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Follow up to guitar soloing and "Child of Evil"


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I recently received a PM via cosmo112 and Cavean about many of you wanting some advice and help learning how to play metal solos or just even cool solos. Well, I'm no expert, but I can hold my own, and I have studied enough to know what works and what doesn't.


1. Practice. I can't say this enough, and many other guitarists will agree.


2. Scales and arpeggios. Pick up any standard scale and arpeggio chart and learn everything. Learn the basic major scale, minor scale, harmonic minor scale, modes, everything. I am not even up to speed and technique like I wish I was, but I have developed a lot better chops just running through scales and arpeggios.


3. Learn theory! This will help for forming scales on different positions of the fretboard and it will help for forming chords, everything. No matter what anyone says, theory never hurts, it only helps.


4. Learn how to play in many styles and in the styles you like. I spent weeks studying Eric Johnson just so I could benefit from it. And I have. I am not Eric Johnson, but I can play much better having learned from his technique. Same with John Petrucci and Iron Maiden, etc. But never limit yourself. I don't care how much you like Zach Wylde, if that's the only guy you imitate, you'll never know anything beyond Zach Wylde.


5. Find books and movies and stuff that will help you practice and motivate you. I learned from all kinds of material.


6. Don't listen to JUST metal. I like everything. I take ideas and concepts from Bach, Beethoven, Chopin, blues, country, hard rock. There's nothing wrong with songs without solos, and sometimes just jamming over a song without a solo (e.g. filling in your own solo even if lyrics are playing) is a great way to learn how to play in different keys, etc.


7. Find something to motivate you. If you need to go buy a new distortion pedal cause it sounds A LITTLE BIT different from your other one, fine. As long as your wallet can support it and it gets you to practice and play more.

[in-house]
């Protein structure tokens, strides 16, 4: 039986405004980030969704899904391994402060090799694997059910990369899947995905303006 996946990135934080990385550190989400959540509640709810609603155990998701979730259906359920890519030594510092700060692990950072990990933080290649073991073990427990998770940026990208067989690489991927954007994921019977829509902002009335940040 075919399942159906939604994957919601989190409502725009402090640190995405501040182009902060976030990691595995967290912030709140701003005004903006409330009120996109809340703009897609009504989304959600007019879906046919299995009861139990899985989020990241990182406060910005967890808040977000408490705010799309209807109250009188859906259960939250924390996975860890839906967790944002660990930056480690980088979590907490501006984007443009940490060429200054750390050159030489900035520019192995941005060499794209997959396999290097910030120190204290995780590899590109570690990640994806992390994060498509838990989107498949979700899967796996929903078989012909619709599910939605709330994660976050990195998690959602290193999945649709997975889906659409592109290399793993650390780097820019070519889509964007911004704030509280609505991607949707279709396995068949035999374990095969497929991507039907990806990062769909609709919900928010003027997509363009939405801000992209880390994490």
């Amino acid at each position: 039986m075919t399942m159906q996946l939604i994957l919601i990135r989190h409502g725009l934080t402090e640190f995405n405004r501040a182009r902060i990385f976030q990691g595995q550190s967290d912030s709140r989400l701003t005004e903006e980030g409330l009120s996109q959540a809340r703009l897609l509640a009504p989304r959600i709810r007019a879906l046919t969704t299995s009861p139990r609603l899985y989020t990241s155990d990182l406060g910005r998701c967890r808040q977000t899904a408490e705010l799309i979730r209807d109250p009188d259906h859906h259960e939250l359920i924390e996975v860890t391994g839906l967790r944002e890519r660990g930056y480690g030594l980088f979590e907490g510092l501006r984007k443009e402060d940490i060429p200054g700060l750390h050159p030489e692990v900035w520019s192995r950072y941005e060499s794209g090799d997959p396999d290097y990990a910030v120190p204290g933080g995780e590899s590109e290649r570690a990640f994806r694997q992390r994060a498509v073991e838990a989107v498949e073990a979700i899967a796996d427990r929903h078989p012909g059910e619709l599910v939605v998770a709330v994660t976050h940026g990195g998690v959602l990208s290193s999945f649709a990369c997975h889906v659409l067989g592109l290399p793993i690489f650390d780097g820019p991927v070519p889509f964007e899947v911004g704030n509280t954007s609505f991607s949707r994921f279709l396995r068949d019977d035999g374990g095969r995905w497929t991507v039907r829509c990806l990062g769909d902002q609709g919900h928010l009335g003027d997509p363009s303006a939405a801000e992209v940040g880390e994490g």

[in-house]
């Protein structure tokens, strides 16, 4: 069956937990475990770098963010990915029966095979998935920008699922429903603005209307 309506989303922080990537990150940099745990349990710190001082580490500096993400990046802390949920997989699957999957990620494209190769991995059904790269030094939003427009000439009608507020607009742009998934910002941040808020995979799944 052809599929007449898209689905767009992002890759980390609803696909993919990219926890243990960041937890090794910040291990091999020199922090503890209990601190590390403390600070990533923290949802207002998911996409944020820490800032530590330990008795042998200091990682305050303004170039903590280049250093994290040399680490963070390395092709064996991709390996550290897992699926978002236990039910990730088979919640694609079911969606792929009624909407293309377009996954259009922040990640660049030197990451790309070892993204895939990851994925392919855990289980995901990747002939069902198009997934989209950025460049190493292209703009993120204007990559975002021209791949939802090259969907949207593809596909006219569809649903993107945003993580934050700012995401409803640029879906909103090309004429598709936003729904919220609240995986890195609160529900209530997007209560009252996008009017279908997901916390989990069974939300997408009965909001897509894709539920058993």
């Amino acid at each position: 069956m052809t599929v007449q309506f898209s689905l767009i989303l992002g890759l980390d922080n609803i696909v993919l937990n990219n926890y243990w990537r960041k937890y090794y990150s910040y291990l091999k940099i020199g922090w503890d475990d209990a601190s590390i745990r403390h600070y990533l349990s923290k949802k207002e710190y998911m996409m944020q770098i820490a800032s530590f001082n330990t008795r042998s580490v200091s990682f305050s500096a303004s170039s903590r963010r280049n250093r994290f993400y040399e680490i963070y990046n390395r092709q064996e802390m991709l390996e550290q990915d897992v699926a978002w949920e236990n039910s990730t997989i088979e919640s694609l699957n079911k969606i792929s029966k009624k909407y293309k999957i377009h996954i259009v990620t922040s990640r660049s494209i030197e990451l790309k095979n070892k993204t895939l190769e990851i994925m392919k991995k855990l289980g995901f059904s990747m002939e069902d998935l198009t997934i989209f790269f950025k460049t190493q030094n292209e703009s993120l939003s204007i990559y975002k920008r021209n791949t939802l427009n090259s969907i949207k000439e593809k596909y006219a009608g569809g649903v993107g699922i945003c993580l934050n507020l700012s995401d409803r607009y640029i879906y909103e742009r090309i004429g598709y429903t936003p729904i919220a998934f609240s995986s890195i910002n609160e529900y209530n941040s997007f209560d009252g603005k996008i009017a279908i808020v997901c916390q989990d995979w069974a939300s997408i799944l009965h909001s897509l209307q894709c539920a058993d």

8. If you hit a slump or feel like you aren't getting any better, ask for help. This forum is great and its free.


9. Take lessons form someone who's qualified. I had a great instructor because we loved the same thing: music. We also happened to like the same types of music. If your teacher really likes bluegrass and you just don't, don't give up on lessons, find a guy who likes what you do.


10. Don't give up! I consider myself fairly natural when it comes to having raw talent to play guitar, but I still get frusturated when I see Petrucci solo or when I hear something really cool that I wish to imitate. Everyone is going to have ups and downs. Don't think it's all a cakewalk. Even practicing constantly doesn't always lend itself the results we wish.


Anyway, I hope that some of you will benefit from this advice. I'm trying to get ahold of an old thread I started about metal lessons that I wrote, but I can't find it. If anyone knows where the Forumite lessons thread is, please feel free to chime in with a link. Thanks again!



Shut up and play.
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1. Practice.


This has got to be the greatest roadblock to my becoming a guitarist, a better player, an occcasional player, any type of musician.


PRACTICE PRACTICE, the greatest advice anyone can give.


Good Post!


If I had spent a quarter of the time I spent on the internet over the past two years I am sure my guitar playing would be on a whole new level.


We cannot bring back time, we must pick up our guitars now and unite!



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Top notch advice man!

Couldn't agree more with points 3 & 4.


Versatility is a key skill to have.

It will make you more employable and, probably better still, will give you the tools to blend and form new styles and help develop YOUR voice.


Learn theory and put it into PRACTICE.

Learning and applying modal and synthetic scales will open the fretboard, freeing you from playing 'in the box', and once again giving your 'voice' greater range.


I'd totally recommend reolead's advice to all new players...and even suggest that old timers might have something to learn from this advice too.

How can we fight ignorance and apathy?

Who knows! Who cares!

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